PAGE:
Number 6:  By consenting to approach Achashverosh without a royal invitation, Esther was ending her marital relationship with Mordechai.  You are familiar with the passage in the Megillah in which Mordechai implores Esther to approach the King for help, to which she responds that doing so without being summoned will result in her death.  But the Talmud elucidates an even sadder consequence of this action:  she could no longer be Mordechai’s wife.  Although Esther had previously had relations with the King, those were coerced:  she had been seized from her home and imprisoned in the harem; each intimate interlude was forced.  Now, for the first time, she was going to him of her own volition.  Both Esther and Mordechai realized that this would end their marriage.  As Esther says to Mordechai:  “And if I am lost, I am lost.  This means:  Just as I am lost from my father’s house, so too shall I be lost from you.”  [Megillah 15a]


Number 7:  Purim is remarkable because it marks the Jewish people’s second -- and arguably greater -- acceptance of Torah.  We all know that the Jews accepted the Torah and the covenant from Moses at Mount Sinai.  The commentators note that this initial acceptance was not entirely free of doubt:  Mount Sinai was suspended above them at the time, and could come crashing down on the Israelites if they demurred.  At the time of the Megillah, the Jews again embraced the Torah.  When Esther agreed to approach the King, she asked that the Jews fast and pray for three days.  It was during this time that the Jewish community in exile -- which had strayed from its religious heritage -- returned to it and re-embraced the covenant and Torah. 


Number 8:  You can’t please everyone.  After Esther intervened with Achashverosh, and the whole couch scene with Haman, the Jews were saved, and Mordechai became prime minister.  Happy ending, right?  Curiously, the Megillah says:  “For Mordechai the Jew was viceroy to King Achashverosh; he was a great man among the Jews, and popular with the multitude of his brethren.”  [Esther X:3]   The Talmud expounds on this, saying that the leaders of the Jewish Community -- the Sanhedrin -- were displeased with Mordechai’s new role, because it took him away from the study of Torah.  As the Gemara says:  “The study of Torah is greater than saving lives.”  [Megillah 16b]  But it goes on to qualify that statement:  Mordechai was justified in diverting his attention from Torah to avert Haman’s massacre.  But after the events of Purim, he was not justified in accepting a high government position to protect the Jews against future threats.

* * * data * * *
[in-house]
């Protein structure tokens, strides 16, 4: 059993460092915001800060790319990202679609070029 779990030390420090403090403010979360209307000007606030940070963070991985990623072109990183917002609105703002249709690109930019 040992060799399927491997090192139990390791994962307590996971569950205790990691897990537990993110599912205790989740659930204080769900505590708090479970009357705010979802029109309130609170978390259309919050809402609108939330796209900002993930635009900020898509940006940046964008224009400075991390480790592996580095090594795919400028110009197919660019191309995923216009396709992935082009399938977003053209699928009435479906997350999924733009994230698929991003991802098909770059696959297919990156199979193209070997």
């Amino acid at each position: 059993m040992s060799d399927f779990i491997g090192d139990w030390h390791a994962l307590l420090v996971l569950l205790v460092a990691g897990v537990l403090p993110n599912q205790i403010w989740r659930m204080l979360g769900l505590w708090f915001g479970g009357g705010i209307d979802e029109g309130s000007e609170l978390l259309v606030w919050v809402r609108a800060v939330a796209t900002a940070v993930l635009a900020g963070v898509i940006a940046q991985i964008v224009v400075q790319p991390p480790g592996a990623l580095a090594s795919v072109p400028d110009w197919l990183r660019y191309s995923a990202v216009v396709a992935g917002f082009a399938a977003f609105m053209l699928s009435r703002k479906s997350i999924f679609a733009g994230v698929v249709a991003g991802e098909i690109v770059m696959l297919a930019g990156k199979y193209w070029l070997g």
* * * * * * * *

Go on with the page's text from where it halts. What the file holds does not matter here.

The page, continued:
Number 9:  We owe the existence of the Book of Esther to:  Esther.  She submitted the following request to the Sages in the second year following the miracle:  “Establish me for all generations.  [Megillah 7a]  The Rabbis objected, saying “You will incite the wrath of the nations against us, for they will say that we rejoice at the remembrance of their downfall.”  She responded:  “I am already written in the chronicles of the Kings of Persia and Media.”  She prevailed. 


Number 10:  As is often the case in Jewish history, bad leads to good.  We cannot understate the horror of Esther’s captivity, rape, and separation from her husband and her community.  Fortunately, it was not for naught.  Apart from preventing Haman’s genocide, Esther also conceived a son from Achashverosh, named Darius.  It was he who in 3408 allowed the Jews to leave Persia and return to Israel.  The parallel in our own time is to the State of Israel arising out of the ashes of the Holocaust.


So, as Paul Harvey would say, now you know “the rest of the story.”  A cynic might close by pointing to the final chapter of the Megillah, which recites all the taxes that Achashverosh imposed on his subjects, and concluding that, indeed, you can avoid death but not taxes. 


I prefer, however, to end on a more personal note.  I wish to extend deep thanks to the following people:  to Rabbi Meir Zlotowitz, who with his partner, Rabbi Nosson Scherman, has enabled Hebrew illiterates like me to study Talmud, Rashi, and much more with the ArtScroll library; to Joe Weiss, for showing off to me his Bibloteca Judaica; and to Rabbi Yitzchok Feldman, for becoming my Talmud guide and chaver.